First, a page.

Are ObamaCare Taxes Hurting the Medical Device Industry?

ObamaCare imposed an excise tax on medical-device makers that they have been lobbying relentlessly to repeal, arguing it kills jobs. However, according to Alex Lykken of Pitchbook, an information provider that collects and analyzes data on financial deals, ObamaCare’s medical-device tax has not had an impact on venture financing of new medical device companies:

Devices & supplies financings, believe it or not, hit a 10-year high in 2012, two years after the ACA was passed and just a year before the medical device tax went into effect. It seems odd that VC firms, which look several years down the road before investing, would complete more financings and invest more capital in the industry every year right until January 2013.

There is another plausible explanation: Device makers have global markets, and investors are looking to them, not the U.S., for growth.

Comments (6)

Trackback URL | Comments RSS Feed

  1. Devon Herrick says:

    My fiancĂ©’ is an engineer who works in the medical devise industry as a quality and regulatory consultant. She reports that firms have become increasingly cost-conscious since the Affordable Care Act was passed.

    The medical device tax is very arbitrary; it impacts low-margin firms much worse than high-margin firms. The tax may be only a few percentage points of the profit for a firm that’s producing patented implants. Yet, the tax often consumes more than half the profit margin of a firm that’s producing medical commodities.

    Many aspects of the medical device industry reflects how tight money is — from innovation to hiring and plant location to quality initiatives. Anyone who doesn’t believe the tax has harmed the medical device industry does not know much about how the industry.

    • Mitch says:

      Firms becoming more “cost-conscious” doesn’t sound too bad to me, but how can it be possible to mitigate impact on smaller firms?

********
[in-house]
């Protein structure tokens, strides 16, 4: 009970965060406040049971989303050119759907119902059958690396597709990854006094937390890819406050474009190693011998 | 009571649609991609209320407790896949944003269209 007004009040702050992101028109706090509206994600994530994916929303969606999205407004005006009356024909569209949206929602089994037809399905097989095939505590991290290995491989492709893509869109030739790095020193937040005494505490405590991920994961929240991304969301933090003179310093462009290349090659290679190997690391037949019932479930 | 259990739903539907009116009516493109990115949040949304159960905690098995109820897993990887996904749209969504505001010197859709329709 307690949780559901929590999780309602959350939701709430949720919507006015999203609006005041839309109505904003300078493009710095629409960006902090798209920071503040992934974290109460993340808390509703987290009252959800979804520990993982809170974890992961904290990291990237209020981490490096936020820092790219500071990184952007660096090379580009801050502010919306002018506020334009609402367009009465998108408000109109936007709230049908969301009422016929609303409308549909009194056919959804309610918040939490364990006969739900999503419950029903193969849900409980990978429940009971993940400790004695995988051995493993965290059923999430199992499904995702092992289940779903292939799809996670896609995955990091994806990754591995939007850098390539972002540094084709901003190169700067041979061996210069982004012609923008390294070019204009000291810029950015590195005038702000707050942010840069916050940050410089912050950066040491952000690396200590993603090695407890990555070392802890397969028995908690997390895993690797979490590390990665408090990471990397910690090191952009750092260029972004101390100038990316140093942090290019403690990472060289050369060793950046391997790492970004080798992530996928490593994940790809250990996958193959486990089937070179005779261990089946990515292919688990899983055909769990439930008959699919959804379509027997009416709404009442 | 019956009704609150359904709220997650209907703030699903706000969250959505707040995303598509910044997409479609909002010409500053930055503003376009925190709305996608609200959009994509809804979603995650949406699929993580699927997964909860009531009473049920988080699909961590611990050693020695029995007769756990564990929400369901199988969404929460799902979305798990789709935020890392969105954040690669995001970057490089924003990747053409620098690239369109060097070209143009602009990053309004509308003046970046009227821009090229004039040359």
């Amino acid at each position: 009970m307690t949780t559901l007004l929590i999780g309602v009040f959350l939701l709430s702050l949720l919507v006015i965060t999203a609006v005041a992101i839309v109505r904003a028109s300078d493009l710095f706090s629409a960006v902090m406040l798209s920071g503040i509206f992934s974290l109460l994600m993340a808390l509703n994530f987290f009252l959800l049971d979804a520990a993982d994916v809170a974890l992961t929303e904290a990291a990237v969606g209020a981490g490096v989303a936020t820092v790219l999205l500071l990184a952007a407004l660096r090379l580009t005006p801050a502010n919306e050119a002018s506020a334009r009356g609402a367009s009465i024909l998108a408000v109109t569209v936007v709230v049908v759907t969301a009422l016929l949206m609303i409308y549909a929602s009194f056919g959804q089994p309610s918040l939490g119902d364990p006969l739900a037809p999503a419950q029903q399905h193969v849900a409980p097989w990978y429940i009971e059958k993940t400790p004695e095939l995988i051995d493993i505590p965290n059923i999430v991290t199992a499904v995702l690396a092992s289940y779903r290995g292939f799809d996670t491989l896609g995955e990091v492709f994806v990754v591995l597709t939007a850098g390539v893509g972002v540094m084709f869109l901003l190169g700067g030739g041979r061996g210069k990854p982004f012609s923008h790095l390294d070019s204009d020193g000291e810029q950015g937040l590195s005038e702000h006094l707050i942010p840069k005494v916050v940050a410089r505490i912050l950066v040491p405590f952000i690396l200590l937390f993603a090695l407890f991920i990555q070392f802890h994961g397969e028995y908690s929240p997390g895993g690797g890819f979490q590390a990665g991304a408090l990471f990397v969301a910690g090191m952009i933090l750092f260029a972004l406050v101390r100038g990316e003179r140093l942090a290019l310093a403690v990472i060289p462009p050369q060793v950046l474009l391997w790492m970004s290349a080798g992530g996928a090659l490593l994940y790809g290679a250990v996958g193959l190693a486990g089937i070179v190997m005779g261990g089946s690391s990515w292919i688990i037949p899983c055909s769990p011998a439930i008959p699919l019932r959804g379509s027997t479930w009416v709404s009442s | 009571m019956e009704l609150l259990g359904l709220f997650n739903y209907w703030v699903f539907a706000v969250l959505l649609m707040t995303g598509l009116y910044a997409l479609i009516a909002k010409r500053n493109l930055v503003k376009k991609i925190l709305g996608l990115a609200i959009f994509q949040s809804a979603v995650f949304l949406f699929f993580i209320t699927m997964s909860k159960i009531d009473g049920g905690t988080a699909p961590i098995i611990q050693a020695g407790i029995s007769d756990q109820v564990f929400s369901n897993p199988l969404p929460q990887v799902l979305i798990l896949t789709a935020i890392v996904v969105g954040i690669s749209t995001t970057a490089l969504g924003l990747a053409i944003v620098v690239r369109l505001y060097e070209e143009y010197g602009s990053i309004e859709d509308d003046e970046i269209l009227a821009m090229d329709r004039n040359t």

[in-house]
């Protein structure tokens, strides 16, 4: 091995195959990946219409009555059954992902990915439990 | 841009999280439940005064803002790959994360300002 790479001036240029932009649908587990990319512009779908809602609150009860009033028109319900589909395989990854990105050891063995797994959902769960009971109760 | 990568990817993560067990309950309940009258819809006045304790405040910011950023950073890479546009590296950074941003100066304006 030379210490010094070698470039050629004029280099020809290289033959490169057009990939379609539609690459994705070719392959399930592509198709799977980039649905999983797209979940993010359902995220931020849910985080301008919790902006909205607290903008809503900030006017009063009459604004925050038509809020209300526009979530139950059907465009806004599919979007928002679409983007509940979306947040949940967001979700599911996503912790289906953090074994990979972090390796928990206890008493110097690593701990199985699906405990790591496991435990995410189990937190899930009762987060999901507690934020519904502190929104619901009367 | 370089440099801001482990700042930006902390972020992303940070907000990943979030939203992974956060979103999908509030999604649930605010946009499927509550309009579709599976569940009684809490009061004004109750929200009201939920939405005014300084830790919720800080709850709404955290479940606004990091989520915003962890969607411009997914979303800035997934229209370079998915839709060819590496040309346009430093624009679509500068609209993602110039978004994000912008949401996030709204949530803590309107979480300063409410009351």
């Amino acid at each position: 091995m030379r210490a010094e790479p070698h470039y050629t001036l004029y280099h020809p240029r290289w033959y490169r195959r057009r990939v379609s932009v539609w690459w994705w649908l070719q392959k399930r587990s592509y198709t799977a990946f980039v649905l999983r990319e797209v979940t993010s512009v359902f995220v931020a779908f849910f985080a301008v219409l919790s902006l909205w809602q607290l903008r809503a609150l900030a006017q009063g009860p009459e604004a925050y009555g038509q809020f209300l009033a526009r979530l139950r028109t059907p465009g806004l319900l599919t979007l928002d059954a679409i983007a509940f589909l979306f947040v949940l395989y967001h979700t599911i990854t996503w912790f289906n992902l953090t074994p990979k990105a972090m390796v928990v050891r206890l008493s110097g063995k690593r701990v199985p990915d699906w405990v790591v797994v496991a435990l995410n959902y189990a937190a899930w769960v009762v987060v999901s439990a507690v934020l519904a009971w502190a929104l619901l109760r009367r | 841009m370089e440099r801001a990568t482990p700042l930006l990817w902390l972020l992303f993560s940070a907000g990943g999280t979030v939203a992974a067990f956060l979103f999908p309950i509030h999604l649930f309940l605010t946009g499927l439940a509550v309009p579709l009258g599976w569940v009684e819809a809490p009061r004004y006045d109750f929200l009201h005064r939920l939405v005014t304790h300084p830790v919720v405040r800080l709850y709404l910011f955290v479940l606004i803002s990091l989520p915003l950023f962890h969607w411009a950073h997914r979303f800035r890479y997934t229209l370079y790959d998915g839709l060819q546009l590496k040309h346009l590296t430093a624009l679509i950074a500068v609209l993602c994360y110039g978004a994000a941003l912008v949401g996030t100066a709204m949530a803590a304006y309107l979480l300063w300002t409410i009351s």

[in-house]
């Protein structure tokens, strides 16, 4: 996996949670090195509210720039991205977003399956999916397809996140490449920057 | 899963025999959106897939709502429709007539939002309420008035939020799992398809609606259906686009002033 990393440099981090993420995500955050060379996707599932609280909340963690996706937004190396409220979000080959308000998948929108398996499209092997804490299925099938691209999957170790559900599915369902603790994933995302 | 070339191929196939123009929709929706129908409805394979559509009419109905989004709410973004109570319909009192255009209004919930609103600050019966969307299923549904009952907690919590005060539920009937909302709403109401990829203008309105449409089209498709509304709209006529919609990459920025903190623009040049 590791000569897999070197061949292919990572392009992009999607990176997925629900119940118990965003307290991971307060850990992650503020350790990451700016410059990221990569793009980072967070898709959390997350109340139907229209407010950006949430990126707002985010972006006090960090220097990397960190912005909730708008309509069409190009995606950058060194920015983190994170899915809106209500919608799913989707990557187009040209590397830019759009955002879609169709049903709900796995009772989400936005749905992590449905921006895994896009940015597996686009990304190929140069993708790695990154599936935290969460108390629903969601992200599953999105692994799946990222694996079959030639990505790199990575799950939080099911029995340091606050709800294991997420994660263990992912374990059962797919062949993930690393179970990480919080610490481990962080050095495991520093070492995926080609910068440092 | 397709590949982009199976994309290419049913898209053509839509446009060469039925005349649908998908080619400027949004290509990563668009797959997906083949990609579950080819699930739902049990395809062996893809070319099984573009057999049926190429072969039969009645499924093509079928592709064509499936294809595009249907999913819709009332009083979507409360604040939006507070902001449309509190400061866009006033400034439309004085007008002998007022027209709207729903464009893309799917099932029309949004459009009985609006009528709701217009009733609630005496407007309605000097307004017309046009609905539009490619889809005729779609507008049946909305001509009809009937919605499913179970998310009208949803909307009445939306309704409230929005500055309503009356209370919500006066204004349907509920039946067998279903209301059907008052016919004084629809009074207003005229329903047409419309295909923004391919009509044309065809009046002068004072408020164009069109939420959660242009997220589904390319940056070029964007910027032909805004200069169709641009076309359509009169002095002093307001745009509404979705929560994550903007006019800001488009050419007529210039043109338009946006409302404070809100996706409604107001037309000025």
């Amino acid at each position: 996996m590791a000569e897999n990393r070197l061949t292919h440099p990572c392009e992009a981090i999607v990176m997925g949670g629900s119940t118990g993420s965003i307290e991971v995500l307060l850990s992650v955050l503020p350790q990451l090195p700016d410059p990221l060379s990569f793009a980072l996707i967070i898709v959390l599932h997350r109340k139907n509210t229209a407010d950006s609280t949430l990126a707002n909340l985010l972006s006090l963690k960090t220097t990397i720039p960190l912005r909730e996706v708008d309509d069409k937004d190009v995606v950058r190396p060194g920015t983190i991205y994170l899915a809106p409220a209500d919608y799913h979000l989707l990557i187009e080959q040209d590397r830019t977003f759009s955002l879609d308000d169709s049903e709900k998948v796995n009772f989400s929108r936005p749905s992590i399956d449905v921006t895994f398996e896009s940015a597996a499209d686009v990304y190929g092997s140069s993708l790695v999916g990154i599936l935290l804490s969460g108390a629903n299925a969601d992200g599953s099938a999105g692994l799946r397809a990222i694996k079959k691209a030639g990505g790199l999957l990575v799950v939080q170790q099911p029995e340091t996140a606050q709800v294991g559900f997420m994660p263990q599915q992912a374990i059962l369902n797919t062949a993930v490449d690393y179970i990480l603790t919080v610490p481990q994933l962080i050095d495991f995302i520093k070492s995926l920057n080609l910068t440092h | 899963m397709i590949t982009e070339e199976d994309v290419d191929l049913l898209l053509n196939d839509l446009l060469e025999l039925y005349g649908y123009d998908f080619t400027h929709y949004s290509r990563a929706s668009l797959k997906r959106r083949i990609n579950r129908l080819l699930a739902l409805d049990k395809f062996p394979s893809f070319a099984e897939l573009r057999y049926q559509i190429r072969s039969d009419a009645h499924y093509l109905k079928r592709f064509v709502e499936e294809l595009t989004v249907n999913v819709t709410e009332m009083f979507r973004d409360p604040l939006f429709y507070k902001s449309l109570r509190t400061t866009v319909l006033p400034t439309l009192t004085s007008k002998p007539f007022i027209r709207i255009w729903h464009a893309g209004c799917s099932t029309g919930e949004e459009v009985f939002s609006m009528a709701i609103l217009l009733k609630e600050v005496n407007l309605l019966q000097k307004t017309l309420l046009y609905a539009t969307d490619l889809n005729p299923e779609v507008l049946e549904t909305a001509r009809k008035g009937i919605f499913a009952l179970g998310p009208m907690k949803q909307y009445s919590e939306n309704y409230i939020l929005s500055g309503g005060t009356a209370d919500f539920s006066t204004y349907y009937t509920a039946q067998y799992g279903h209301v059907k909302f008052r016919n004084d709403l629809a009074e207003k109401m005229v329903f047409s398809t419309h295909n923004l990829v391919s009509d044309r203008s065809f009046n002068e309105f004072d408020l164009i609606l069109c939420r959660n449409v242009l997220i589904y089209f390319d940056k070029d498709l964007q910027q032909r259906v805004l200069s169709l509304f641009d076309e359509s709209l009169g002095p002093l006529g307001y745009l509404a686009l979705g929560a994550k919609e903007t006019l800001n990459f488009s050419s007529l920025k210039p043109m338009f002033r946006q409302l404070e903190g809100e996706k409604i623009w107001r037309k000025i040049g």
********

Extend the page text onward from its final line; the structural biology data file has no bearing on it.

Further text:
2. RSW says:

    It doesn’t seem plausible that decreases in profit margins could ever “not have an impact” on any industry. Of course, medical device makers will always turn a profit, because people need medical devices. The question is how much, and whether that loss of profit means loss of funds that could be reinvested elsewhere, such as driving innovation. My guess is “yes,” but it’s tough to say.

  3. Mitchell Pink says:

    Looking at this situation from an economic perspective, the results are clear. Originally, if these device-makers looked both domestically and abroad for markets, then they would make “X” profit. However, if the ACA is discouraging the domestic profit, then that decreases overall profit if foreign profit remains constant. With decreasing revenue and profit, these companies will be forced to downgrade by cutting employees. Clearly, the ACA is hurting job growth.

  4. ralph says:

    I work in a medical device company..there are many different kinds of companies out there..many of the day to day devices used are low innovation or the hottest thing from 20 years ago that device companies are still trying to market as innovations…new packaging and lovely color changes arent innovation..they are medical devices a new flavor doesnt constitute innovation. companies have been shedding employees for years now..nothing to do with taxes..just good old fashioned opportunity that couldnt be passed up to trash employees or labour for a few extra bucks. now that the environment is such a marketable buzz in the industry ..have to find something new to trash up for free money being the kind you dont have to work’s the kind you just squeeze out of something else..with many device companies proud they make 20-30% profit while people either don’t have access it’s kind of hard to imagine why that is a good thing….what innovation is being funded in the urinary catheter market for example? these companies in some ways are shameful. more than 90% of operating budgets lets just say in some companies are sales and marketing why is it that everyone believes the only options they have is to cut jobs..there are plenty of other ways to cut costs and why do these companies need such profit to begin with?…what drives that? the oh look what I can do factor..

  5. ralph says:

    someone also made an economic argument above that the only thing that can offset the profit impact of a tax are labour costs…a unique perspective. most medical devices aren’t even priced at market device companies aren’t the most sophisticated of firms..mostly because they enjoy excessive profit…in many markets lower prices would drive increased rev and margin.. I know of some firms sitting on the wrong side of their revenue curve and don’t have a clue what a revenue curve is..